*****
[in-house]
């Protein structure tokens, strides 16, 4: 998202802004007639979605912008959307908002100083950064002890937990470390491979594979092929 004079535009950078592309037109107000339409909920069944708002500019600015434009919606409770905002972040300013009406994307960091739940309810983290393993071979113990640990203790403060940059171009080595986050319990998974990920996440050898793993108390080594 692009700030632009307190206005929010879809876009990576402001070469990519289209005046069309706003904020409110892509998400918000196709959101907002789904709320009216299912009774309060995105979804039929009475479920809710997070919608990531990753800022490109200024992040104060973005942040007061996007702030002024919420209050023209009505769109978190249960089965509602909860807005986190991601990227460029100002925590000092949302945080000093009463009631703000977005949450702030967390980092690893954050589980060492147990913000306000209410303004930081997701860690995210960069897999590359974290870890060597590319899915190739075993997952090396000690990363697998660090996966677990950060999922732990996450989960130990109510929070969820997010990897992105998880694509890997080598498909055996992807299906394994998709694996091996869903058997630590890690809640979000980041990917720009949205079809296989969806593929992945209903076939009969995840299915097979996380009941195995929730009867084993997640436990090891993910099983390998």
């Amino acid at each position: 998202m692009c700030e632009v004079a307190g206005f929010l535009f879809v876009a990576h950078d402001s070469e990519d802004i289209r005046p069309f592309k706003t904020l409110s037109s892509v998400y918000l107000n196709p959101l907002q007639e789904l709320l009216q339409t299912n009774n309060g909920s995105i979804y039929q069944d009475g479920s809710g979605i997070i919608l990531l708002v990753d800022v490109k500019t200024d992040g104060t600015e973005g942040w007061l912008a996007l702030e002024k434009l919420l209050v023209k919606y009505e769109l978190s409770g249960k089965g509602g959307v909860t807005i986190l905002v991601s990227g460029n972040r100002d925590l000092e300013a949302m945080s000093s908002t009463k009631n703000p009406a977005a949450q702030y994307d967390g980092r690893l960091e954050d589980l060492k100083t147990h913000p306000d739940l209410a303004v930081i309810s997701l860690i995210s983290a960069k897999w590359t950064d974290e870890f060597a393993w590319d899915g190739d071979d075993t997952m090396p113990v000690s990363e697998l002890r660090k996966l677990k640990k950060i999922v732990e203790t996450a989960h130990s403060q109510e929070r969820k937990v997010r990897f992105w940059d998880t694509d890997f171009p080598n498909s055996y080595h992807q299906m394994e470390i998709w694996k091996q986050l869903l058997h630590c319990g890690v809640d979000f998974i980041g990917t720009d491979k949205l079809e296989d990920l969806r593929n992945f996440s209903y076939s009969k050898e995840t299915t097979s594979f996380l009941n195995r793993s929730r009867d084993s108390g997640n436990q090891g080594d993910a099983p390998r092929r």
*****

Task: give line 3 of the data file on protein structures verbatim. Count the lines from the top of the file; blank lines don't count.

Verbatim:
């Amino acid at each position: 998202m692009c700030e632009v004079a307190g206005f929010l535009f879809v876009a990576h950078d402001s070469e990519d802004i289209r005046p069309f592309k706003t904020l409110s037109s892509v998400y918000l107000n196709p959101l907002q007639e789904l709320l009216q339409t299912n009774n309060g909920s995105i979804y039929q069944d009475g479920s809710g979605i997070i919608l990531l708002v990753d800022v490109k500019t200024d992040g104060t600015e973005g942040w007061l912008a996007l702030e002024k434009l919420l209050v023209k919606y009505e769109l978190s409770g249960k089965g509602g959307v909860t807005i986190l905002v991601s990227g460029n972040r100002d925590l000092e300013a949302m945080s000093s908002t009463k009631n703000p009406a977005a949450q702030y994307d967390g980092r690893l960091e954050d589980l060492k100083t147990h913000p306000d739940l209410a303004v930081i309810s997701l860690i995210s983290a960069k897999w590359t950064d974290e870890f060597a393993w590319d899915g190739d071979d075993t997952m090396p113990v000690s990363e697998l002890r660090k996966l677990k640990k950060i999922v732990e203790t996450a989960h130990s403060q109510e929070r969820k937990v997010r990897f992105w940059d998880t694509d890997f171009p080598n498909s055996y080595h992807q299906m394994e470390i998709w694996k091996q986050l869903l058997h630590c319990g890690v809640d979000f998974i980041g990917t720009d491979k949205l079809e296989d990920l969806r593929n992945f996440s209903y076939s009969k050898e995840t299915t097979s594979f996380l009941n195995r793993s929730r009867d084993s108390g997640n436990q090891g080594d993910a099983p390998r092929r």